It is hard to predict the future. Still, it’s easy to imagine that by the time 2020 ends up in the history textbooks, the novel coronavirus will be remembered as a point of leverage used by the right to alter the fabric of American democracy.
Last Tuesday’s primary election in Wisconsin made it abundantly clear, for example, that Republicans will put public health in harm’s way if it means another chance to sabotage the electoral process. Beyond suppressing the vote, what other reason is there to insist on public assembly during a statewide stay-at-home order?
And what is it but an outrage that Mary Magdalen Moser, Elections Chief Inspector for the city of Kenosha, Wisconsin, had to go full Tyvek suit and dual-cartridge respirator just to do her job on election day? You might point out that even our sense of caution is politicized these days, so say what you will about the level of protection here. But when participating in the democratic process poses a clear and present danger to public health, we all should be able to admit that signs of political malfunction are staring us in the face.
Viewed as an inflection point in democratic decline, this photograph of hazmat Mary may in the future have less to reveal about the way people are taking head-to-toe precautions against coronavirus. Instead, what has lasting potential in this photo is its almost casual recognition of how toxic voting has become in the United States.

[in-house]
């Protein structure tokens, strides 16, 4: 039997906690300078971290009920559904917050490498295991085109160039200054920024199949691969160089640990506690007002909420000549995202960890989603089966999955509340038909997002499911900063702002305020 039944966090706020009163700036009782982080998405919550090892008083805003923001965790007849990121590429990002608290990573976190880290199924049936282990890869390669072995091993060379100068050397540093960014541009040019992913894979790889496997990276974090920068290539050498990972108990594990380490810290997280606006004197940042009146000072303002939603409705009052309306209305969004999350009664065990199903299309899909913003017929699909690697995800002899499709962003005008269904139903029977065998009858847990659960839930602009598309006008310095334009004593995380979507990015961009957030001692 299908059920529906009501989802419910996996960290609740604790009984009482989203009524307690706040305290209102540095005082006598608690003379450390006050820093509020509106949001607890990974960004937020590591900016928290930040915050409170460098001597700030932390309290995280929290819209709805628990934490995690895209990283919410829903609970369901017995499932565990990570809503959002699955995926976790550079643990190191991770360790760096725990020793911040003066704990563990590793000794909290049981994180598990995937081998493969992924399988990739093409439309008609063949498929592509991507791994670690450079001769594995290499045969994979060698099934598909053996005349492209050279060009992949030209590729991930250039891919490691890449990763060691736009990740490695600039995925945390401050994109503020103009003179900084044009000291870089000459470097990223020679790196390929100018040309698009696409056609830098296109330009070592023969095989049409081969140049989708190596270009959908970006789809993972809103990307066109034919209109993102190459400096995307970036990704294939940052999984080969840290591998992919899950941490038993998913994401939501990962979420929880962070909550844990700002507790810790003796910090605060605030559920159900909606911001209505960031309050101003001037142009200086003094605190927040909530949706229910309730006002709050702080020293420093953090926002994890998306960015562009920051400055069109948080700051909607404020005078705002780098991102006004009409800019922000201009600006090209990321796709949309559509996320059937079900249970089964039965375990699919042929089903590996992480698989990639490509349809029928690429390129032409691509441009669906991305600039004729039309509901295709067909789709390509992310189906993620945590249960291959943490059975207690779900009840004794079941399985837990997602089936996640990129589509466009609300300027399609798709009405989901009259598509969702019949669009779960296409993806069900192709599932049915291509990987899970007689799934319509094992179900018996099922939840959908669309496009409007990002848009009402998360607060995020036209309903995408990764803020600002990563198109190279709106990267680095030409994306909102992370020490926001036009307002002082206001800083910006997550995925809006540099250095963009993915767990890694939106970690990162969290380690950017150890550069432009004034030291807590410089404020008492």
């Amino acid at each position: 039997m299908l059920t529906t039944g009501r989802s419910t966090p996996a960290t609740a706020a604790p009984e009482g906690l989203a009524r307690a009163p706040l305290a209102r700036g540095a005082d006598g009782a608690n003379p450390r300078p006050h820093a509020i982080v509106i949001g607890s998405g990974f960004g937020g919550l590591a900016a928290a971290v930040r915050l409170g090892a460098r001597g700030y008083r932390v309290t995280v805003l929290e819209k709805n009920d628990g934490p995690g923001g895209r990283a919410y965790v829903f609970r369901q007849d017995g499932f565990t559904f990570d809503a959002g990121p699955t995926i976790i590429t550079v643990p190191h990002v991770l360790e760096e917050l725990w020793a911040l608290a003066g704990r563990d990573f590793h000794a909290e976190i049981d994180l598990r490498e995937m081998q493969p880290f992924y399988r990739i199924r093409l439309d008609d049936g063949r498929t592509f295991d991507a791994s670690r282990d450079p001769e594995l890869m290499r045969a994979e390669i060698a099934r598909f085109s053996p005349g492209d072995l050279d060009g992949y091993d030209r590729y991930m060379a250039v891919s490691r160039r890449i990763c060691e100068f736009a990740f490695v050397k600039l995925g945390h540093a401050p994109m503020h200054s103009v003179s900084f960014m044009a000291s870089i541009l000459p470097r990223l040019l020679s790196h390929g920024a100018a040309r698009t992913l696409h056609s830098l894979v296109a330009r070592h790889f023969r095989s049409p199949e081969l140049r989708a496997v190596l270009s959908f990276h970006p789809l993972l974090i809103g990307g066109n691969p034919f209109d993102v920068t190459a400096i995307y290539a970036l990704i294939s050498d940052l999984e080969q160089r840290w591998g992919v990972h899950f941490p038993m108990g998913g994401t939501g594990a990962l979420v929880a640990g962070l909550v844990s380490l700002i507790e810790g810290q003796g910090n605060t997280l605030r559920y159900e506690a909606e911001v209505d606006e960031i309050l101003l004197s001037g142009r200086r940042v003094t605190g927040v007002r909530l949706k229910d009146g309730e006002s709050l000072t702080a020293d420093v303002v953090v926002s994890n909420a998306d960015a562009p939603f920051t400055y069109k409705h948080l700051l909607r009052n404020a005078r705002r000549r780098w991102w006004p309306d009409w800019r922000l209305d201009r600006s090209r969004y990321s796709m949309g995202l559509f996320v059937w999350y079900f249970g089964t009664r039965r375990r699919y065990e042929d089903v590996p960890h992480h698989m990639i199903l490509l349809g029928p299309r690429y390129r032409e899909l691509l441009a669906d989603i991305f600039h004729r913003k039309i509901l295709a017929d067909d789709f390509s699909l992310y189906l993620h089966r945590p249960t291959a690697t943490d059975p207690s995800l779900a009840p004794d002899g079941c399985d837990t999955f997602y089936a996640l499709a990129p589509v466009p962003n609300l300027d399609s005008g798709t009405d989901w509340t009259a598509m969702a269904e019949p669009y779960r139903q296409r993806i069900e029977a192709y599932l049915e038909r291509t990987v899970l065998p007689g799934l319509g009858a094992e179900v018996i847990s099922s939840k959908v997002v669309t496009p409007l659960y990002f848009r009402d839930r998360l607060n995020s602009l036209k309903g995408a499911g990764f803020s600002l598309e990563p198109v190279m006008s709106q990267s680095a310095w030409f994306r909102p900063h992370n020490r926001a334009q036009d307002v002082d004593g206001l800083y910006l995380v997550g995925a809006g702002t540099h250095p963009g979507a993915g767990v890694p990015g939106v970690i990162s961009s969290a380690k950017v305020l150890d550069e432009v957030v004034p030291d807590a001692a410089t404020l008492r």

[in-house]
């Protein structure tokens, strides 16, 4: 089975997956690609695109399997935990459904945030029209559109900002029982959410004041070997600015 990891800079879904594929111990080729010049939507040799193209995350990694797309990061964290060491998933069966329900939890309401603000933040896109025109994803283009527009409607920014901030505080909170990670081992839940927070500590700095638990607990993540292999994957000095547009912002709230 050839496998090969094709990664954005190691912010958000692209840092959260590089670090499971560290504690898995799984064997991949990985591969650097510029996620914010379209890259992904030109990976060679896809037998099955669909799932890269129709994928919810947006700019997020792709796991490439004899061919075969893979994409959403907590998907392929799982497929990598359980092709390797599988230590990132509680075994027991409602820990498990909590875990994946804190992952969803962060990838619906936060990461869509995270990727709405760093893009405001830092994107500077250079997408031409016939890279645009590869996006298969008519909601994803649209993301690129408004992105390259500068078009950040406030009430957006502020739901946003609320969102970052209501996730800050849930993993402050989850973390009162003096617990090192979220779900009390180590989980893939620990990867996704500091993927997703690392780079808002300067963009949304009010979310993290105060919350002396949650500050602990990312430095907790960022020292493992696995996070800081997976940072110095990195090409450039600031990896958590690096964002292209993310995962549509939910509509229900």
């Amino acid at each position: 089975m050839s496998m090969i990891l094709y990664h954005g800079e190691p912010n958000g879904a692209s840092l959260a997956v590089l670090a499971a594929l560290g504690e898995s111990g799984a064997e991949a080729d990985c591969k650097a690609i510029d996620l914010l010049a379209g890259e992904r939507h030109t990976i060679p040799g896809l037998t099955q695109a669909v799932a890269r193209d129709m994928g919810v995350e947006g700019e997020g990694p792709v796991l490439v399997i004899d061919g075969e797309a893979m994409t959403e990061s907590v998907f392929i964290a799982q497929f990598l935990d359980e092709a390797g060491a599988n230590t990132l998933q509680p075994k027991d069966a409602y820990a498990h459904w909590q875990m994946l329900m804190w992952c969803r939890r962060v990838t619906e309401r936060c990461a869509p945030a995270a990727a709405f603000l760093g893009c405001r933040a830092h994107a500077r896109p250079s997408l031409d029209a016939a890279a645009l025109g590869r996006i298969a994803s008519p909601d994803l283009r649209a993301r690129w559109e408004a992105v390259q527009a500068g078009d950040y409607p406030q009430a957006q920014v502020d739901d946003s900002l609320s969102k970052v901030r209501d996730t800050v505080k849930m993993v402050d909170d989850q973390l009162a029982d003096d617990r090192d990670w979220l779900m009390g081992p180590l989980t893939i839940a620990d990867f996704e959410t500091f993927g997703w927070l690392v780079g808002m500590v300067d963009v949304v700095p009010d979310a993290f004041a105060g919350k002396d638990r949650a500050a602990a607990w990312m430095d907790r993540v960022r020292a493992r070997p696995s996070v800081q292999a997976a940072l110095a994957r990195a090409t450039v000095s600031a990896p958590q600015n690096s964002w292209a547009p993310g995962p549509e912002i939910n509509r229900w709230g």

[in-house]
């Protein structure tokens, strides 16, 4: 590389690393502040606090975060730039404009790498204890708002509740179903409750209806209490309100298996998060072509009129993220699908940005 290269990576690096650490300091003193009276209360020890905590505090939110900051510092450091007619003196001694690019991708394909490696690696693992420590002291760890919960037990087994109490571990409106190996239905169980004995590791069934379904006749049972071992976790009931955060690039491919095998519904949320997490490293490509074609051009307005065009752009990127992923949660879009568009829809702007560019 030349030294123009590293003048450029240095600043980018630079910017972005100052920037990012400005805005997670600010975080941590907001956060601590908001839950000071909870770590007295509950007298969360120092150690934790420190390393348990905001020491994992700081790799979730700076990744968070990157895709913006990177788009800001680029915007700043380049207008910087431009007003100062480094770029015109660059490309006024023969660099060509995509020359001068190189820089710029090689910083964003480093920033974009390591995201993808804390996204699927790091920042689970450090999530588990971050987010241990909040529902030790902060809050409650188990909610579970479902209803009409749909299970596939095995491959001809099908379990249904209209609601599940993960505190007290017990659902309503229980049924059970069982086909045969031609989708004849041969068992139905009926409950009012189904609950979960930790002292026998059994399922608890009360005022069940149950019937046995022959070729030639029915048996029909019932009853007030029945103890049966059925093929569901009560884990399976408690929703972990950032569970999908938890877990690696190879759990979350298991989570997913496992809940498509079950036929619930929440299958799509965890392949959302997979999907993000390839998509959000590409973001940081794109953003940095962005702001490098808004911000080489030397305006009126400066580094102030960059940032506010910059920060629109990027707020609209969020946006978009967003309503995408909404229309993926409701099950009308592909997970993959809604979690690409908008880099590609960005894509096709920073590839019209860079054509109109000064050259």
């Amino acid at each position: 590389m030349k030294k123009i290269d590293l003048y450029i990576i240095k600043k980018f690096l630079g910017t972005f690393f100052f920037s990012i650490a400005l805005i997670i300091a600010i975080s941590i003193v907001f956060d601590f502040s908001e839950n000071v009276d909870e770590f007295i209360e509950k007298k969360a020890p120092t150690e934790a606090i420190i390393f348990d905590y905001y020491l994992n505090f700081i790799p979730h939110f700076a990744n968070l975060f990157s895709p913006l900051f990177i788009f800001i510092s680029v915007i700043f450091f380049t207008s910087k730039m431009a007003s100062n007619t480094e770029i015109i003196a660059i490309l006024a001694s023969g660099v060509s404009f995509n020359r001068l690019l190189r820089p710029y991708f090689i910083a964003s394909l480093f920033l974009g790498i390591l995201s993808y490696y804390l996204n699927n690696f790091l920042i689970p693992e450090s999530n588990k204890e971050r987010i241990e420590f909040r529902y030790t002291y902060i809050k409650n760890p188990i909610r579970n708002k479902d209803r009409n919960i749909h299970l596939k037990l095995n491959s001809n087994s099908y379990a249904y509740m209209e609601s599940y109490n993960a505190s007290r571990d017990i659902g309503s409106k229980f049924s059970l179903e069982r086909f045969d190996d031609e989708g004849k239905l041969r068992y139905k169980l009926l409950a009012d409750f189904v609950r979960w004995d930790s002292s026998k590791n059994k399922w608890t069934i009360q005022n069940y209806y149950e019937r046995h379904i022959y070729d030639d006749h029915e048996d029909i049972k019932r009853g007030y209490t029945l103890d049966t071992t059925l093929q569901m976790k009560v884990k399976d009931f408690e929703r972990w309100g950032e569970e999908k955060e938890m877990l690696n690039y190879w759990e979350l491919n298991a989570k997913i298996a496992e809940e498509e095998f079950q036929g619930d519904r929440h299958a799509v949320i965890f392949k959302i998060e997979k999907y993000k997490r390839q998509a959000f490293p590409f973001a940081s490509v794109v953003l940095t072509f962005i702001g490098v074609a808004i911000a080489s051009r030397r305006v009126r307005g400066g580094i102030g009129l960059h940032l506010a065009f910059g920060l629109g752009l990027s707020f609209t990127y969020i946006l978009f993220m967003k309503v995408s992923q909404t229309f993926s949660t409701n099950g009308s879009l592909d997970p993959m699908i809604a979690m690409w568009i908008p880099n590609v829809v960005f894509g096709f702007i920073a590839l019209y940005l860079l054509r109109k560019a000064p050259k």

In Wisconsin, the noxious political machinations behind Tuesday’s primary debacle were not lost on voters who violated their state’s stay-at-home order to cast their vote.
For Milwaukee resident Jennifer Taff, who requested but did not receive an absentee ballot, her cardboard sign frames how we’re seeing postures of resignation and endurance there on the sidewalk. Taff’s handmade sign, paired with the red white and blue mask, punctuates the absurdity of Milwaukee’s polling problem and the muzzling effect it has on voters.
What we’re also seeing in photos of the Wisconsin primary is how anti-democratic forces in the U.S. typically stand at a crossroads with dissent. That is still true in 2020.
From this vantage, it is good to see the back of Milwaukee voter Rachel Messenger. Her protest signage is both a fitting response and a nod to strangers who, like her, are risking their lives to vote. “This is not okay,” the fine print reads, and “I hope today’s voters influence positive change.”
Change. No election cycle makes sense without appealing to it. Life during and after coronavirus will exemplify it. Some of the changes we are aware of already while others we are seeing have not yet been named.
Take for example this photograph, which brings us back into a polling station in Beloit, Wisconsin, where a volunteer named Nancy Gavney processes a stack of absentee ballots. Going without gloves, she is fortunate to have the mask and disinfectant wipes that are now a staple of protection from coronavirus. Like all the other election workers and volunteers, Nancy is putting herself at risk by handling potentially contaminated materials. To them, we, too, say thank you for risking your life.
They are models of civic responsibility. More pointedly, voters who went to the polls in Wisconsin, and poll workers who exposed themselves to risk on behalf of the democratic process, are giving us a fresh look at what the contours and equipment of patriotism can look like.